ASTANA (TCA) — France’s Alstom on December 22 said it signed an agreement with the Kazakhstan national railway company (KTZ) to acquire their 25% stake in the EKZ Joint Venture (JV). After approval by the relevant authorities, Alstom will see its total share brought to 75%. The agreement was signed by Maksat Kabashev, KTZ Strategy VP and Didier Pfleger, Alstom Senior Vice-President for Middle-East and Africa.
Alstom entered Kazakhstan’s railway market in June 2010 together with its Russian partner Transmashholding (TMH), by laying the first stone of the EKZ facility in order to build locomotives for the Kazakh network. The joint company was held by Alstom (25%), TMH (25%) and Kazakh Railways (50%). Alstom, EKZ, TMH and KTZ had signed a contract for the supply of 200 Prima T8 (KZ8A) and 95 Prima M4 (KZ4A) locomotives. The plant was inaugurated in 2012. In 2016, Alstom had acquired another 25% from KTZ. The freight locomotives are now fully assembled at EKZ, the full assembly of passenger locos will start in the beginning of 2018.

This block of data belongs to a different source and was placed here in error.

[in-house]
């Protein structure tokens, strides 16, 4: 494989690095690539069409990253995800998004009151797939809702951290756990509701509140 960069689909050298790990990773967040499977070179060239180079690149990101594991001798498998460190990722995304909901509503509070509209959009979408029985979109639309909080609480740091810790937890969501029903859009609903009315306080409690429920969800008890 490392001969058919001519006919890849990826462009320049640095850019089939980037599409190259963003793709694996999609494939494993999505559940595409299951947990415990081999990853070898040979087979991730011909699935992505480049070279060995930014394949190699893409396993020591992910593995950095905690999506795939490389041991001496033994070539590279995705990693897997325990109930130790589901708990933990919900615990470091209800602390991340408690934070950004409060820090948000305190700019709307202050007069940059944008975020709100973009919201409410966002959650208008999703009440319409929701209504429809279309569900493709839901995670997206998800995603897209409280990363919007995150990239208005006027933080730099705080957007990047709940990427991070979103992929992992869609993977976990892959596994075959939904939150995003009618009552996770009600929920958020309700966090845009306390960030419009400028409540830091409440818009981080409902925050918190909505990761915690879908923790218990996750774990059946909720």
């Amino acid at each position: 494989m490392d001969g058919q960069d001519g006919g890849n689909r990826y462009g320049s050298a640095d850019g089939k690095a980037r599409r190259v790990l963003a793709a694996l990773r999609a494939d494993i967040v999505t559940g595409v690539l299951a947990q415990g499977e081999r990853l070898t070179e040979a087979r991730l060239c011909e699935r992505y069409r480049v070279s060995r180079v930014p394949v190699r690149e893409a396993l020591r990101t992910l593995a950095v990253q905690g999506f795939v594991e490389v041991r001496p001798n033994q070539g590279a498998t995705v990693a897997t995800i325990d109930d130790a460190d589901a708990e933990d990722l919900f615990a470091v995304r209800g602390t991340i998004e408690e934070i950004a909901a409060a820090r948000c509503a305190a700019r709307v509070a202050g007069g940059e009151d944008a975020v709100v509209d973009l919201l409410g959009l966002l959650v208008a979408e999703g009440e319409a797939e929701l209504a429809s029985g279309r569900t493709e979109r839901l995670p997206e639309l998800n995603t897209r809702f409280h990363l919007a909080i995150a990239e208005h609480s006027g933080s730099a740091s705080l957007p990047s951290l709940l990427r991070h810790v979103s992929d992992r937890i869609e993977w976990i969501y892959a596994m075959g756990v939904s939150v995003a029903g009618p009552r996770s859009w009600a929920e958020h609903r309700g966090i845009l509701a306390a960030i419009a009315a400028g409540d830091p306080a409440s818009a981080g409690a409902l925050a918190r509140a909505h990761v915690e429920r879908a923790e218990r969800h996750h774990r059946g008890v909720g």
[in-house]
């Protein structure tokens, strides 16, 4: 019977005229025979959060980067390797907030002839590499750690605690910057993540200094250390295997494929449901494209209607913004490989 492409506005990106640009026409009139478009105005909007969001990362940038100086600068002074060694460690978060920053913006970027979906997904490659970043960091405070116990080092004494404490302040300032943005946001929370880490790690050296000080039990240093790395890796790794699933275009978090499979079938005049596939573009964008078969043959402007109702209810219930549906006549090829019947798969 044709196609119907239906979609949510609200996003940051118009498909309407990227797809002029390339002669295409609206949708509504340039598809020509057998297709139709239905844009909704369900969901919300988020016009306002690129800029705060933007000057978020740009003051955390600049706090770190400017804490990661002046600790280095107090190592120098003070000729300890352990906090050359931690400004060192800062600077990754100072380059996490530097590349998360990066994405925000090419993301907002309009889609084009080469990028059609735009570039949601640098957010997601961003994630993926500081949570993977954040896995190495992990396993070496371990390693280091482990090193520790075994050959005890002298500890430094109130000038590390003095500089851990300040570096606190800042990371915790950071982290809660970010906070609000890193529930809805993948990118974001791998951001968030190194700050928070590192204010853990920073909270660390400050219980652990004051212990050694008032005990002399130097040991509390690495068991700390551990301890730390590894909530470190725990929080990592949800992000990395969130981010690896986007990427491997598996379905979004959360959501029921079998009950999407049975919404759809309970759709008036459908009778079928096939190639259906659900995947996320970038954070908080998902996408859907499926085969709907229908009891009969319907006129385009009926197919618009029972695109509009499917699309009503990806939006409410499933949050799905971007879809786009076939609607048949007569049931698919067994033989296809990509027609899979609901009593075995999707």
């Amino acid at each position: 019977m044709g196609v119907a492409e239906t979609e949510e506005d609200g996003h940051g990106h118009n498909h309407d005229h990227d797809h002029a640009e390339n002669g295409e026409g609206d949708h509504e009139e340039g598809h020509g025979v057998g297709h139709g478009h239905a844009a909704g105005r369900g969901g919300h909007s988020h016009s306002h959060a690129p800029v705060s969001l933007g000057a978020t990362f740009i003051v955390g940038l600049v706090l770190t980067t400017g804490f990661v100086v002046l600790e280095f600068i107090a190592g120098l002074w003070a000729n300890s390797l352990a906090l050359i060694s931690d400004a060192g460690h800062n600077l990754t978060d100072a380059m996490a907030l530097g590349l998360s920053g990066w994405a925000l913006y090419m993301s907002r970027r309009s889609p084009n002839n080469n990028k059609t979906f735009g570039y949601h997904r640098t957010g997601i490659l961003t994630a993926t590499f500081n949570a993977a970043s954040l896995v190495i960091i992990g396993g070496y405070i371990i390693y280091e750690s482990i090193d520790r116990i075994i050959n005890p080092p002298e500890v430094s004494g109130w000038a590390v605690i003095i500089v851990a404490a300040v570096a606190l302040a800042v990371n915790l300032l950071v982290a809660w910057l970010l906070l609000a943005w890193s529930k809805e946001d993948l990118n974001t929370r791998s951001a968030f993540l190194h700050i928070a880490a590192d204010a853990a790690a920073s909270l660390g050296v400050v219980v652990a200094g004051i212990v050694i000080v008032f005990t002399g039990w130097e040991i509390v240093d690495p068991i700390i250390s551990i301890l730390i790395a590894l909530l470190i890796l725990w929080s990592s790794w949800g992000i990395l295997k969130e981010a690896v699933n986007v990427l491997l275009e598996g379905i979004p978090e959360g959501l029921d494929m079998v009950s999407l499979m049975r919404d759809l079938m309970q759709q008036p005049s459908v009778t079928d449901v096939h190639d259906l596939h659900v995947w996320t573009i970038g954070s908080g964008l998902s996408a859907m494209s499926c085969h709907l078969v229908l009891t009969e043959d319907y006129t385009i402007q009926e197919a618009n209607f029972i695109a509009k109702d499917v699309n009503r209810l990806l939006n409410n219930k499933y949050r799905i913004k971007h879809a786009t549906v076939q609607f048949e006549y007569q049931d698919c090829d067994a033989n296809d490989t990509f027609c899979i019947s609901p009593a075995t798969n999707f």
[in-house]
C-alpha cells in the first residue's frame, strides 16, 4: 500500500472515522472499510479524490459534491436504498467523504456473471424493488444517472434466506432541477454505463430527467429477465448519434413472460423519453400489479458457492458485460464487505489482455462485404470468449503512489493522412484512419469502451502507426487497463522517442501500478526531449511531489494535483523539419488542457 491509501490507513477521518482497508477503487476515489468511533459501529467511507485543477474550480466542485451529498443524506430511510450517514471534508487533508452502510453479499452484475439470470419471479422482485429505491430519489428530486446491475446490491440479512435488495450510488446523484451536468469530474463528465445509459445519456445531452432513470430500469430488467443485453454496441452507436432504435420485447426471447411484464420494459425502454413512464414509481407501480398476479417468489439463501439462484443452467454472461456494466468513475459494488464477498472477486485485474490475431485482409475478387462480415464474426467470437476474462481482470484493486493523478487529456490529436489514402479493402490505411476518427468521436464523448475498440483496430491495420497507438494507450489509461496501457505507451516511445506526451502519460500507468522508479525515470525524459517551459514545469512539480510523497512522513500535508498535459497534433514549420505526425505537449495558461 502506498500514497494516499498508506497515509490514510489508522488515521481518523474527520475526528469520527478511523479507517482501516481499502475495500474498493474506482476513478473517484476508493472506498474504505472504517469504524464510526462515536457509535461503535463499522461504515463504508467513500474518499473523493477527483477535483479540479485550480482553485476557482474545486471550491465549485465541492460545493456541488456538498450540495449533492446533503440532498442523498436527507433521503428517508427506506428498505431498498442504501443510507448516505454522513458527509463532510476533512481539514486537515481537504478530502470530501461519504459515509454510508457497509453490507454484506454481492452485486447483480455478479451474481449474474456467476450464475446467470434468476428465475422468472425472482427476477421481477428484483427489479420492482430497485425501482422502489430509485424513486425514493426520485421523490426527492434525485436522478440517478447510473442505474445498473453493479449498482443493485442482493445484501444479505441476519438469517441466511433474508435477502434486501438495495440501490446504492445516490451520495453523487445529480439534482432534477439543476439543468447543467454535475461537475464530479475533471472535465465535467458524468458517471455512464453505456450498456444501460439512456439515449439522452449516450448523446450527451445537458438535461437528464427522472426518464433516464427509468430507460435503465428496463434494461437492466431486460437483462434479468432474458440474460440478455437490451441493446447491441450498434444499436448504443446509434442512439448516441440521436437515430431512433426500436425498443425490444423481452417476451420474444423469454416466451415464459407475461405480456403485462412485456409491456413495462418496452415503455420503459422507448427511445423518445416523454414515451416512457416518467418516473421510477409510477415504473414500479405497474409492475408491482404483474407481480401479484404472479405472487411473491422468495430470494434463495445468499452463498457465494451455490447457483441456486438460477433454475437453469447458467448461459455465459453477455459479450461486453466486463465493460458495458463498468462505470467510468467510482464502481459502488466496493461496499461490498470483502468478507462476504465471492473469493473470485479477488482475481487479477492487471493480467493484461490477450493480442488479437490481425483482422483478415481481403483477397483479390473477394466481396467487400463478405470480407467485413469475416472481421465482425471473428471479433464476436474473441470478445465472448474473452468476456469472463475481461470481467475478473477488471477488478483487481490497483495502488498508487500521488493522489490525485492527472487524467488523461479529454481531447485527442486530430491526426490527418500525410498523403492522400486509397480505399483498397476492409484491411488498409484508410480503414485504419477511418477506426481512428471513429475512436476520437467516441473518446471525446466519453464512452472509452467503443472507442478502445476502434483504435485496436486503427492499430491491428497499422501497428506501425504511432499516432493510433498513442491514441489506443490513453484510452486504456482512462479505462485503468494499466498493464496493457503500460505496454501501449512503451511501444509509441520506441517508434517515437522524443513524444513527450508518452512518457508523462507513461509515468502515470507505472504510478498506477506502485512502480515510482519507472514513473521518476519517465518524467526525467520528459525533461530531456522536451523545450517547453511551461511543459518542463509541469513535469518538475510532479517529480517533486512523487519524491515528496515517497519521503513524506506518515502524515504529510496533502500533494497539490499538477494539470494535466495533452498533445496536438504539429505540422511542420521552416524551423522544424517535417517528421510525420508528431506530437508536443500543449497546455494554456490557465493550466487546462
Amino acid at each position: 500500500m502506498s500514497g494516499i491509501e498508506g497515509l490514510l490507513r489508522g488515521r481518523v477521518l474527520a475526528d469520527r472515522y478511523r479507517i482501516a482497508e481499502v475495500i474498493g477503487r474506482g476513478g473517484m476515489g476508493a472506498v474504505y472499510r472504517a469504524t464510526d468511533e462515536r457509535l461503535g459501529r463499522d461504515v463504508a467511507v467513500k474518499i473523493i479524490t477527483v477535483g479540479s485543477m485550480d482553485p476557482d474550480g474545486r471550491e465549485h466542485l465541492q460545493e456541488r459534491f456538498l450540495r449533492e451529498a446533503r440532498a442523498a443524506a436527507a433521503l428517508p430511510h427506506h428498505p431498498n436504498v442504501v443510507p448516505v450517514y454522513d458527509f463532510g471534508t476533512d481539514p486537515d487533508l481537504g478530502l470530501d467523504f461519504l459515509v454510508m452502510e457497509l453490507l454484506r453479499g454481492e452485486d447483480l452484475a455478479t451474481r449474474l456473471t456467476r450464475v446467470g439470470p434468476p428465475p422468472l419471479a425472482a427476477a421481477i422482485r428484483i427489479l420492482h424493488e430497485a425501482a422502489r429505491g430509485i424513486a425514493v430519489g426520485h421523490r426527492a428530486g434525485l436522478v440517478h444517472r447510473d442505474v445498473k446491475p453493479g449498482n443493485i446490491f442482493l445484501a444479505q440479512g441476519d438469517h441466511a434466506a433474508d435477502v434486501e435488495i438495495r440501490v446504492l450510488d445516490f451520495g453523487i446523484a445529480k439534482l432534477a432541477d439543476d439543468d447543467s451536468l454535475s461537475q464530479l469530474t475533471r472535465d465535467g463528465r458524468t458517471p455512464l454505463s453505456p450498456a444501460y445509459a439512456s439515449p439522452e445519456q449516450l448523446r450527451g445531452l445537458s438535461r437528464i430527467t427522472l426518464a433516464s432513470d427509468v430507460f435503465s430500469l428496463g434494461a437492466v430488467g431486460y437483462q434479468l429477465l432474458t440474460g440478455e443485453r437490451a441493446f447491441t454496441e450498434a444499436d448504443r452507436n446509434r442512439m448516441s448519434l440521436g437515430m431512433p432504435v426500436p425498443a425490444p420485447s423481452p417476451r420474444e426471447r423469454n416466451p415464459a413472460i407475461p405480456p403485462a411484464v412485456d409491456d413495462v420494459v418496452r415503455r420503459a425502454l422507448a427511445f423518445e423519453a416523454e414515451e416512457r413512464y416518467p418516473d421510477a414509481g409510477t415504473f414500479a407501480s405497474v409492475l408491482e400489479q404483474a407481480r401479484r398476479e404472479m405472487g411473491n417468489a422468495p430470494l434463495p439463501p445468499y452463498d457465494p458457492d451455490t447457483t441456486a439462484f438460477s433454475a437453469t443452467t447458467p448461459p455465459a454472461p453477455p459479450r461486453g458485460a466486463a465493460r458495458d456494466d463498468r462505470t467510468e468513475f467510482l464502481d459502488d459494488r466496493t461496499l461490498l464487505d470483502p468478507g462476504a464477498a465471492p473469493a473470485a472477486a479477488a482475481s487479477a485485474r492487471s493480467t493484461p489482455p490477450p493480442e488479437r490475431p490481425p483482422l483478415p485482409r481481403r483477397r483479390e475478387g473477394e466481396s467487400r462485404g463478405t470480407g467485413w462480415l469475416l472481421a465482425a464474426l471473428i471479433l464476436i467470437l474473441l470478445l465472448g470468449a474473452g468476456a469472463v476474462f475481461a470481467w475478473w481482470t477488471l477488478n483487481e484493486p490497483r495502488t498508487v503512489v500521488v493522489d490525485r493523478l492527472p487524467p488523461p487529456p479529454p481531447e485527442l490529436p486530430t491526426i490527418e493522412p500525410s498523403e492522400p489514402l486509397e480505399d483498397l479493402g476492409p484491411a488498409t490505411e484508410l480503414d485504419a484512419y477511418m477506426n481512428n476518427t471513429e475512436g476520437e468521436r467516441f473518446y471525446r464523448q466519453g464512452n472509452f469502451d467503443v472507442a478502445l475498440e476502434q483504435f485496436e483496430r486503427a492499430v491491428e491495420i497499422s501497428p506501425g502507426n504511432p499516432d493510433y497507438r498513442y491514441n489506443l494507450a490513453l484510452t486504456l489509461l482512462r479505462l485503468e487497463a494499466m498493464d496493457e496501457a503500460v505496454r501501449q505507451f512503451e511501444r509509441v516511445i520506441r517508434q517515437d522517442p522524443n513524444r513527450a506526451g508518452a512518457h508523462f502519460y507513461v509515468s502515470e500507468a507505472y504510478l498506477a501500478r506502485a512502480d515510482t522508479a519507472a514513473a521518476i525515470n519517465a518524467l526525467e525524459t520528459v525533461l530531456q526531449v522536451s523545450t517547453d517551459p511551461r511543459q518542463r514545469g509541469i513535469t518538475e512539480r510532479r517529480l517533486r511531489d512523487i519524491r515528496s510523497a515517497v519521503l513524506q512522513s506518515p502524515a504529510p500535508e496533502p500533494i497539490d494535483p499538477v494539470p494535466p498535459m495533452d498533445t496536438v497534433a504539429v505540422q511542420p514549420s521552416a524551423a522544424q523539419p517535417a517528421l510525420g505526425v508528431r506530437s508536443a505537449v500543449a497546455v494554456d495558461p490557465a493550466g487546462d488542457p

“By increasing once again Alstom’s share in EKZ, we show our confidence in the attractiveness of Kazakhstan and we contribute to the development of new expertise and skills locally to address not only Kazakhstan’s needs but also regional ones,“ said Didier Pfleger.
This acquisition reaffirms Alstom commitment to modernizing Kazakhstan railway and follows the signature of a MoU earlier this month in Astana by Henri Poupart-Lafarge, Alstom Chairman and CEO and Mr Kanat Alpysbayev, President of KTZ, for Alstom other local JV KEP for the modernization of the signalling in 25 railway stations around the country.
Kazakhstan is an important hub linking Europe, Middle East, Asia and Russia through the new Silk Way. With almost 20,000 km of tracks, the Kazakh railway network is the world’s third biggest using the 1,520 mm track gauge. Besides wide and winterized rolling stock able to run in temperatures reaching -50°C, this market is characterized by very specific technical standards which require adapted engineering solutions, the French company said.